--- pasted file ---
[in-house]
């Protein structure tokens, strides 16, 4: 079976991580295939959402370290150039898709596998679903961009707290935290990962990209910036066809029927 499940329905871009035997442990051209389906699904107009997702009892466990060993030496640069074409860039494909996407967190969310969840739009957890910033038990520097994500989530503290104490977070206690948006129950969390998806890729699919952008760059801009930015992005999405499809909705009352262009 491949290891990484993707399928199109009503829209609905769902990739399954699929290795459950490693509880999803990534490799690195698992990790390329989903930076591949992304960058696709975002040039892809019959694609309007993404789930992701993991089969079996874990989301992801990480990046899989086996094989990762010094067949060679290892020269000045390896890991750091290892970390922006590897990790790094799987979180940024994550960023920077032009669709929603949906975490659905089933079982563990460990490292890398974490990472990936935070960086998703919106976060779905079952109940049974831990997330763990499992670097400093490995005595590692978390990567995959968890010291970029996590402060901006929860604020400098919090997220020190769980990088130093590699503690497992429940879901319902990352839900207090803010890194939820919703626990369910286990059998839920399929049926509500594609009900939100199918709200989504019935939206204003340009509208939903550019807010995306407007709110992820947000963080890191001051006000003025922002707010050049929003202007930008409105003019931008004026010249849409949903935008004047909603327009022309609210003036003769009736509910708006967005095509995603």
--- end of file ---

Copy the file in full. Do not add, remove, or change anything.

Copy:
[in-house]
């Protein structure tokens, strides 16, 4: 079976991580295939959402370290150039898709596998679903961009707290935290990962990209910036066809029927 499940329905871009035997442990051209389906699904107009997702009892466990060993030496640069074409860039494909996407967190969310969840739009957890910033038990520097994500989530503290104490977070206690948006129950969390998806890729699919952008760059801009930015992005999405499809909705009352262009 491949290891990484993707399928199109009503829209609905769902990739399954699929290795459950490693509880999803990534490799690195698992990790390329989903930076591949992304960058696709975002040039892809019959694609309007993404789930992701993991089969079996874990989301992801990480990046899989086996094989990762010094067949060679290892020269000045390896890991750091290892970390922006590897990790790094799987979180940024994550960023920077032009669709929603949906975490659905089933079982563990460990490292890398974490990472990936935070960086998703919106976060779905079952109940049974831990997330763990499992670097400093490995005595590692978390990567995959968890010291970029996590402060901006929860604020400098919090997220020190769980990088130093590699503690497992429940879901319902990352839900207090803010890194939820919703626990369910286990059998839920399929049926509500594609009900939100199918709200989504019935939206204003340009509208939903550019807010995306407007709110992820947000963080890191001051006000003025922002707010050049929003202007930008409105003019931008004026010249849409949903935008004047909603327009022309609210003036003769009736509910708006967005095509995603």